• SDOT
  • THE LATEST DESIGN PLAN for the cycletrack, which would run along Westlake Avenue North, connecting Fremont to South Lake Union.

Some people really, really treasure their parking spots. Among them are the so-called Westlake Stakeholders, a group of business, home, and boat owners who sued in February to block Seattle's whole Bike Master Plan over a cycletrack (protected bike lane) along the dangerous Westlake Avenue North corridor because of concerns that it would lead to less parking.

So what happened to the "stakeholders" crowd? Well, they dropped their lawsuit after Mayor Ed Murray created a design advisory group that included a bunch of their members. The advisory group has been deliberating all summer, and it's clearly making progress, but it looks like the Westlake Stakeholders are still upset.

Last night at a Seattle Department of Transportation open house event, urban planners showed off the latest design plan for the cycletrack (that's what the image above shows; the top is West, the bottom is East). The plan involves a redesigned parking lot with more back-in parking, leading to a net decrease of just 15-20 percent of parking spots. Currently, cyclists must pass through the parking lot itself, where they're vulnerable to colliding with hundreds of entering and exiting vehicles.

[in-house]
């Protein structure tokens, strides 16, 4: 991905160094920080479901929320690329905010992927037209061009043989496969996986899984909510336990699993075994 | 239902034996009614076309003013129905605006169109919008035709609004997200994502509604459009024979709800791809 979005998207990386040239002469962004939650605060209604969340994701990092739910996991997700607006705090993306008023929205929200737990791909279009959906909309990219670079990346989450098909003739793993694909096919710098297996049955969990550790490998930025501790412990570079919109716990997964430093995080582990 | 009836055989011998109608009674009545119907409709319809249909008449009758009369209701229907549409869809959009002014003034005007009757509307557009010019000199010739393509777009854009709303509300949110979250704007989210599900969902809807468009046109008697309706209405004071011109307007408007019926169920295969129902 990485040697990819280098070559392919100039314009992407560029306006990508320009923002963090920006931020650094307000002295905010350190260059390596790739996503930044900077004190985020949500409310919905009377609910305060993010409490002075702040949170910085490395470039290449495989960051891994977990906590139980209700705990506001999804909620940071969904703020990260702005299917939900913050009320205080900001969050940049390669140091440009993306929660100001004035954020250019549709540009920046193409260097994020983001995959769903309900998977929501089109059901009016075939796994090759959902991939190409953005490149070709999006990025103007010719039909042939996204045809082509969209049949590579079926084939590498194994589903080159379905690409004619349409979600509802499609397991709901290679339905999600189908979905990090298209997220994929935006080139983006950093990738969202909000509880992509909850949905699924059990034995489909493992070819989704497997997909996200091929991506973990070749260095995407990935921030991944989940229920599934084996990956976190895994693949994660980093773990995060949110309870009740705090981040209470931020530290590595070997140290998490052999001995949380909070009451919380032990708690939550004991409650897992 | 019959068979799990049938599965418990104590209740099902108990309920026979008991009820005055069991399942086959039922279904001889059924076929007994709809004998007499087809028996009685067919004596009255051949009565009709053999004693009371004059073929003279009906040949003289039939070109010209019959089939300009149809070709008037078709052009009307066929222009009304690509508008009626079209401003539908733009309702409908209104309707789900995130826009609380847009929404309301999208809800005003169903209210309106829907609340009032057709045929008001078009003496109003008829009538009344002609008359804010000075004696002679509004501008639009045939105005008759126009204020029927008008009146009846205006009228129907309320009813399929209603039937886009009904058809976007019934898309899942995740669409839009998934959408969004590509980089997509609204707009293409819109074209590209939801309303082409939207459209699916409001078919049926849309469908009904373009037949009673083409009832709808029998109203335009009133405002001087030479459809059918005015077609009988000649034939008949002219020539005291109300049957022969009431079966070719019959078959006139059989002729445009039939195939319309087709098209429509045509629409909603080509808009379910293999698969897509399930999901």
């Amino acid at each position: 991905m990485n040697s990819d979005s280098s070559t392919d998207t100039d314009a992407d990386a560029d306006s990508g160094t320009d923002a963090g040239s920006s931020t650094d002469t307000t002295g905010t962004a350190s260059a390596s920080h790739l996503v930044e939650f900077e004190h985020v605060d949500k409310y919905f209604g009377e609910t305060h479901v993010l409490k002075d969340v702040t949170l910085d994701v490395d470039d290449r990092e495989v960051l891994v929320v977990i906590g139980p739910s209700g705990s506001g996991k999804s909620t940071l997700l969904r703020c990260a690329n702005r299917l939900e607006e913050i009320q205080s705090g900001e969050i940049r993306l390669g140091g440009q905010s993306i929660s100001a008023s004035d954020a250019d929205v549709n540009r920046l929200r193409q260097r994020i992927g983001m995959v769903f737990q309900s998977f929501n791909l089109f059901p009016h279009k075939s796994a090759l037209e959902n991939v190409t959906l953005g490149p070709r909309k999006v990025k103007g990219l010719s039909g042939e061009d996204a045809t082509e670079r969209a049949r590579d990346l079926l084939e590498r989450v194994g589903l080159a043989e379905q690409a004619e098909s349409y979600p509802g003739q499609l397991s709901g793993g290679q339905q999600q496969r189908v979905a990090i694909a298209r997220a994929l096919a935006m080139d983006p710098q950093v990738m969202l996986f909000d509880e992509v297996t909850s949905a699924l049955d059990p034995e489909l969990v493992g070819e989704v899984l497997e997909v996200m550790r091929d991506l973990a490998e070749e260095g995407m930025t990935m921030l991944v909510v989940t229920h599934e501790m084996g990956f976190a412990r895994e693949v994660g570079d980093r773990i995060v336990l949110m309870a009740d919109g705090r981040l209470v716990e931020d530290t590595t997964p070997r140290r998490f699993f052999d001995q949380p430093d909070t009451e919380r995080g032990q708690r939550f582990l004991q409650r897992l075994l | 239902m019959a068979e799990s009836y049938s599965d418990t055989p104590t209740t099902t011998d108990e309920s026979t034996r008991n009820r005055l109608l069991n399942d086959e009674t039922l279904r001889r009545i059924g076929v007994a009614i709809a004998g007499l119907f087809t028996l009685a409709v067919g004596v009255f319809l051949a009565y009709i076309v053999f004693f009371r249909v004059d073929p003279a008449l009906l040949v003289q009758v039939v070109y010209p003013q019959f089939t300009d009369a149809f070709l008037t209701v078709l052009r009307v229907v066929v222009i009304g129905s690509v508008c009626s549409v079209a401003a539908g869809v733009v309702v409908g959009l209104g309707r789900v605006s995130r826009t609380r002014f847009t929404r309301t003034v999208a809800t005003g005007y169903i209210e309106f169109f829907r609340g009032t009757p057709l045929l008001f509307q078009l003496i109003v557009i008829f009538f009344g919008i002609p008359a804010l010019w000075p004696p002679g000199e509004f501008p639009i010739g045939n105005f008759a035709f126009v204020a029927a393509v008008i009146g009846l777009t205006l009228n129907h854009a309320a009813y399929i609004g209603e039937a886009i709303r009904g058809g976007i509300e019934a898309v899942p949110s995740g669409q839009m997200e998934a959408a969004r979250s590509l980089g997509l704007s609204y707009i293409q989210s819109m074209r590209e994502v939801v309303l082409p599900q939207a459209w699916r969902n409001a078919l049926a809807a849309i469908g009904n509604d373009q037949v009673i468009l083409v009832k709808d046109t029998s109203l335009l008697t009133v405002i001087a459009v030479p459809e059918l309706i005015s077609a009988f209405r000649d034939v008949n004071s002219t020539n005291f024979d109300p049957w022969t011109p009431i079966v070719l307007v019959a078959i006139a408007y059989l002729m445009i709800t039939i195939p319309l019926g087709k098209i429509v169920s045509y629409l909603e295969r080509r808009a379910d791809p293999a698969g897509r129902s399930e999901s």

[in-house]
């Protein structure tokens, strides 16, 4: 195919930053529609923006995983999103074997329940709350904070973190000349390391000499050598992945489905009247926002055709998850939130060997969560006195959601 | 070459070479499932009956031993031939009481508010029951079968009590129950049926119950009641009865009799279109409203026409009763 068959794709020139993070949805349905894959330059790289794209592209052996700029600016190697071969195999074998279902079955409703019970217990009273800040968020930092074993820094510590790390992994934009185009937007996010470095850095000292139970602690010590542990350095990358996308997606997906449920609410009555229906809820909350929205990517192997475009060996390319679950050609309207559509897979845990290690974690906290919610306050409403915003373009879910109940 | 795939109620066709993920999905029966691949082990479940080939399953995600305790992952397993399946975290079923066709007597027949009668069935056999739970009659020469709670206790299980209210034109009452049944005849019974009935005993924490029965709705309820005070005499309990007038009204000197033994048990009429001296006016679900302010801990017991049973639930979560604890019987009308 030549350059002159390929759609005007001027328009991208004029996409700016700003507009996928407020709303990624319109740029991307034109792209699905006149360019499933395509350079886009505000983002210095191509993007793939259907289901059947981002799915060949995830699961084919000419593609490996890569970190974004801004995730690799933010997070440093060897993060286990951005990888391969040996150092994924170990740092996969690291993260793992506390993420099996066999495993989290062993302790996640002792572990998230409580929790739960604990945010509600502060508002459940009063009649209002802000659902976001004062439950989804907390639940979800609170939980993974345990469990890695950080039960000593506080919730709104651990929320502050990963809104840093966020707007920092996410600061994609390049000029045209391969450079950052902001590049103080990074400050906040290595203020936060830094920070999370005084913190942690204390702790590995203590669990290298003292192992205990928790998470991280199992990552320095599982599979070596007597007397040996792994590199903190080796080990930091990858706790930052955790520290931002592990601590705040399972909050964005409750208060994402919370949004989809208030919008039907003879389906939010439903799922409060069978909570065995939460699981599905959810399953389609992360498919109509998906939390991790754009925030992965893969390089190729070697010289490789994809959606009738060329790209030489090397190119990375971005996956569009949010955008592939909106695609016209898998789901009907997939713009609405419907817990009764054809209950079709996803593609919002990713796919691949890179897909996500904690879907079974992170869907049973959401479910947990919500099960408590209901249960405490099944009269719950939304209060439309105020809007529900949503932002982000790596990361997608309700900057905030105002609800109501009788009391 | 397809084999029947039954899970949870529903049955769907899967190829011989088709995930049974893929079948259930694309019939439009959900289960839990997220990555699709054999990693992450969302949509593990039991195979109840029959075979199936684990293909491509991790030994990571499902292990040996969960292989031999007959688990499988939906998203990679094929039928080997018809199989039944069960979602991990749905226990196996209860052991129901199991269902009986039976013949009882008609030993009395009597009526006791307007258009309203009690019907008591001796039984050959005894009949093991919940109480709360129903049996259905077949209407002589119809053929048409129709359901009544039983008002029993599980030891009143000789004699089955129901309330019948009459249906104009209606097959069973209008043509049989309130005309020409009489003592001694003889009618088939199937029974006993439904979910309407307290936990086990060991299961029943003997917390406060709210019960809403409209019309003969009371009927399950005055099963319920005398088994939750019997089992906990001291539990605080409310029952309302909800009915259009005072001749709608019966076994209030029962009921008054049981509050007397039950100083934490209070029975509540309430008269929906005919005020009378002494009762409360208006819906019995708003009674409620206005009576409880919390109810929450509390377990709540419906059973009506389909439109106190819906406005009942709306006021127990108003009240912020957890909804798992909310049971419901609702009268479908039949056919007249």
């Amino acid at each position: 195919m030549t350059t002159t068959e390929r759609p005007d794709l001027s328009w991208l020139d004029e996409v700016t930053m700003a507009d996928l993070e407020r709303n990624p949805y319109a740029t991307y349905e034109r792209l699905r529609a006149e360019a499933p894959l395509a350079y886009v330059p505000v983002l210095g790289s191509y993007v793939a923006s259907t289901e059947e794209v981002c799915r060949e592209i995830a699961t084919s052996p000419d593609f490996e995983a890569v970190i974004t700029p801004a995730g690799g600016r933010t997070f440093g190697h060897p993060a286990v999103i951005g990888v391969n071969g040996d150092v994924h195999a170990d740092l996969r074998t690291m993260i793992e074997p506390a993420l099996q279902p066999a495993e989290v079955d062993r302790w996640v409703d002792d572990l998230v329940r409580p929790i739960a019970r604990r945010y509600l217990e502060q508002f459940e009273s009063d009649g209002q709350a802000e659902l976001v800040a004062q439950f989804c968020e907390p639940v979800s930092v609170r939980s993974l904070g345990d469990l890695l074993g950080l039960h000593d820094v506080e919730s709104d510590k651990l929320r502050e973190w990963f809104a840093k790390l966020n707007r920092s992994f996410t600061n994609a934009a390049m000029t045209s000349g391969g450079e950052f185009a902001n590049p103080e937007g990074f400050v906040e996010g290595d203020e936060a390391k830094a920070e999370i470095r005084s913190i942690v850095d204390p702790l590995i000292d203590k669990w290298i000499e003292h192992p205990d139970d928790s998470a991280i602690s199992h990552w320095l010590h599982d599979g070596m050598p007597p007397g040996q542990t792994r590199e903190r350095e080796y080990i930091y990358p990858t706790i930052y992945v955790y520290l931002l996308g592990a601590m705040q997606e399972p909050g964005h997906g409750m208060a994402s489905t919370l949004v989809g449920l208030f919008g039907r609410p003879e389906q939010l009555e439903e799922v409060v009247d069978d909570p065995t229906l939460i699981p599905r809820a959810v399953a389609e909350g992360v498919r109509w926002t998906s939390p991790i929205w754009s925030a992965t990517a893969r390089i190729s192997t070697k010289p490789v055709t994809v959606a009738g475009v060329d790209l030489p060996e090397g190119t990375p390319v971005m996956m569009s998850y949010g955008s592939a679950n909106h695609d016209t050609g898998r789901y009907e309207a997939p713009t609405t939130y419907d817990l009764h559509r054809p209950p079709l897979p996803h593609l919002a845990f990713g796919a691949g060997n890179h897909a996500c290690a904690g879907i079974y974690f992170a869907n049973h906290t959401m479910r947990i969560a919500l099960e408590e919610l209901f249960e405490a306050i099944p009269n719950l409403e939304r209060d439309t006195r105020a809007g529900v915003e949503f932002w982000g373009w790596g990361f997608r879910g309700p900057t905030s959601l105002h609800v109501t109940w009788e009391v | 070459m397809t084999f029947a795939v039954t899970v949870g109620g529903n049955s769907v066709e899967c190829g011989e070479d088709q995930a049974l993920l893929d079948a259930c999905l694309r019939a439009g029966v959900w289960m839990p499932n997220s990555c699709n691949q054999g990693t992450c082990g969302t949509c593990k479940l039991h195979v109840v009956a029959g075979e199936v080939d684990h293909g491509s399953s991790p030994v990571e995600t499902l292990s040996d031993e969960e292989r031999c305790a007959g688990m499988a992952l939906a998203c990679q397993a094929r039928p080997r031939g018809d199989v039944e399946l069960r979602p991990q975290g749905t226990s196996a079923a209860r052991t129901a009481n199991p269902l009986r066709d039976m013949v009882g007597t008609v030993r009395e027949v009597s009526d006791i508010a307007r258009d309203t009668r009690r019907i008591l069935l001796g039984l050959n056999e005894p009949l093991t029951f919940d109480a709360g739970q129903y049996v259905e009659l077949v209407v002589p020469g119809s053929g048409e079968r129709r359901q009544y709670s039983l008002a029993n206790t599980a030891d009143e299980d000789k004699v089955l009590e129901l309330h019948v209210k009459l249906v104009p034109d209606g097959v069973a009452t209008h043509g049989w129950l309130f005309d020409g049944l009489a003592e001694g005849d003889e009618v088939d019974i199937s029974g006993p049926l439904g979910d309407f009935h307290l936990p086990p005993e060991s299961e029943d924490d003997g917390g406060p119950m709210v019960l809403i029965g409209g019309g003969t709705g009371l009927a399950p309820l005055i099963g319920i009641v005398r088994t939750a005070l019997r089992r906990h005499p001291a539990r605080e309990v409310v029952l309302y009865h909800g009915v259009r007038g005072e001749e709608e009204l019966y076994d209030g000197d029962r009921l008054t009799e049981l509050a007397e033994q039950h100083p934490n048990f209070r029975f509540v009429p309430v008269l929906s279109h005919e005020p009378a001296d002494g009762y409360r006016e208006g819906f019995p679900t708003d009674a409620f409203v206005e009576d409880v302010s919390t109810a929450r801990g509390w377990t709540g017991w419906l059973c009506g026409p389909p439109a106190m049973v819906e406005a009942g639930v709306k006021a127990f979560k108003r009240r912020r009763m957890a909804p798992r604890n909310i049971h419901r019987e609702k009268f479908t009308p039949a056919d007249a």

As I reported back in May, SDOT initially projected a higher 20-40 percent fewer parking spots as a result of the cycletrack's construction. That was justified by studies "showing that paid parking spots in the lot weren't meeting the city's utilization targets."

"In my opinion," writes Tom Fucoloro writes over at Seattle Bike Blog, "the project includes too much concern for parking preservation and misses chances to create new creative public spaces and wider sidewalks. But I suppose that’s what compromise looks like."

The Westlake Stakeholders, however, are still raging against SDOT's plans, despite sitting on the advisory committee that met several times over the summer, despite fewer parking spots being slated to disappear than was originally projected.

Last week, they distributed a "Call to Action" urging people to show up at the open house event. In it, they complained about "major negative impacts" of the new cycletrack alignment and grumbled that SDOT has "rejected" their design suggestions.

What's their big idea of an alternative? Split the cycletrack into a southbound-only lane on the west side of Westlake Avenue and a eastbound-only lane on the eastern side. One of the major benefits of this plan is that it would "prevent unnecessary loss of parking spaces," the e-mail says.

Construction is expected to begin next fall on the $3.6 million project. But last night, both sides—bicycling advocates and cycletrack critics—packed the house, many of them in matching t-shirts. The same scene played out at another SDOT public forum back in May. Apparently, matching t-shirts are all the rage in cycletrack shouting circles.